The Vegan Blues

Have you ever heard of the vegan blues?

I was kind of hoping I  had made them up.

Not the feeling, but the name for it.

There are two kinds actually.

1. Which I have already posted about,  overcomes you as you start to learn more and more about
what it is you were putting into your faces and bodies for all these pre-plantbased years, 
and more and more about the extent of the corruption and cruelty that goes into the production of those non-plant-based foods.

2. You go vegan, euphoria kicks in as you start to learn about all the benefits of your new lifestyle choice, and you unpack the endless supply of resources, inspiration, and surprisingly simple yet delicious vegan recipes.

You’ve read a handful of excerpts from The China Study, The Kind Diet, and How Not To Die.

You’ve watched Forks over Knives, and/or Cowspiracy, and/or earthlings.

You’ve started following a bunch of inspiring disease/injury surviving, yoga practicing, 
beach camping plant eaters on social media, liked and shared all of their photos of smoothie bowls, buddha 
bowls, and rawesome cashew not-cheese-cake, and taken up legume sprouting.

You’re feeling bright-eyed, full of new found energy (or terribly bloated
because you ate 5 cups of beans for breakfast , after having only eaten
3 other beans in your lifetime, because protein.)

took your first step out of the vegan closet.

You openly and visibly pour a splash of oatly into your coffee –

You openly and visibly eat tofu – 

You openly and visibly are not on a Keto diet  – 

You openly and visibly say “no thank you” when somebody offers you animal anything – 

You openly and audibly admit that you’re (not a baby cow) lactose intolerant –

And, like a meat-eater-magnet, you attract every dumb joke about hunting, eating baby everything,
and “yeah but, bacon”.

You attract people who are suddenly terribly concerned about where you get your protein, even though they didn’t care
last week or the week before and they couldn’t care less about your fibre and iodine intake or insulin resistance. 

You also attract a bunch of people who are really really (albeit literally unexplainably) angry at you for for choosing 
not to contribute to the supply and demand of the exploitation of animals.

The jokes, I’ve always deflected, but lately, on an occasional low tolerance day, I’ve started asking the hilarious joker what it is they want.

“I mean, we’re friends/family/colleagues and it seems to me we get along really well. And you know that saying that you devoured a baby goat for supper last night is probably going to evoke actual imagery in my mind that is going to make me feel really sad, and a bit sick to my stomach. Why do you want that? What is it you want exactly?”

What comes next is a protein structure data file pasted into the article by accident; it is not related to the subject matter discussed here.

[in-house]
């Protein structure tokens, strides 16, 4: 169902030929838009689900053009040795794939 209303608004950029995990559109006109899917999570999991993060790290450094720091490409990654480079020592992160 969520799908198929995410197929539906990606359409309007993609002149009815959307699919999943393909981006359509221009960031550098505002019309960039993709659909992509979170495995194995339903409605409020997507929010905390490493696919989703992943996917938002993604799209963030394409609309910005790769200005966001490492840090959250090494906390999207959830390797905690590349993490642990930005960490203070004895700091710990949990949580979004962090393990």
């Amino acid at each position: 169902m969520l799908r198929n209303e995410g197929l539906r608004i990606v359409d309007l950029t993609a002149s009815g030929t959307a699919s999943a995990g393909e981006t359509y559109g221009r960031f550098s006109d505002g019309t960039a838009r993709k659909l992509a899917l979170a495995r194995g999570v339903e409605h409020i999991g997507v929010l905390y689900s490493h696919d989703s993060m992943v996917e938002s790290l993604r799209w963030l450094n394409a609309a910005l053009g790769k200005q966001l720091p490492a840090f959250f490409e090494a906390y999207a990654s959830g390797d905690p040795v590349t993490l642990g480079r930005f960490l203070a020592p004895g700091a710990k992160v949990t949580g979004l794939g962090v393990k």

The questions though…. the questions are a little trickier, especially the aggressive ones that sound accusational. Especially the ones coming from people who don’t wait for the answer before they have the next question ready to fire. Especially the ones who seem legitimately angry.

Remember, people used to get really angry that they weren’t allowed to smoke in airplanes and public spaces anymore, just because, even after years of doctor’s endorsements, it turned out that cigarettes and second hand smoke causes cancer…

There’s a few ways of dealing with this, but before you decide how to approach it, read the room.

Does this person sound genuinely interested and/or concerned? If they do, and seem to really want to hear it from you, just tell them about your own personal journey and experience.

If they do seem genuinely interested, but doubtful, refer them to documentaries that you think might resonate with them; for example, Forks over Knives (if they’re interested in the health benefits), Game Changers (if it’s about strength, endurance and performance), Earthlings (if they’re curious about the farming, production and treatment of animals), Cowspiracy (if they’re concerned about the environment) etc…

If they don’t seem genuinely interested, and are clearly just trying to get a rise out of you, seriously, just don’t bother.

Most people have have been conditioned their whole lives to subscribe to the lifestyle and belief systems that they have. It’s not surprising that they feel attacked if your choices and values not only challenge theirs, but make them feel targeted. You can try to connect with them if you want, but the way I handle those people, is to listen to them telling me that they’re not ready to hear it, and I walk away from it.

Ok fine, I don’t just walk away. I usually point out how strange it is that they seem angry at me about it, remind them that I am not telling them how to live their lives, and then walk away.

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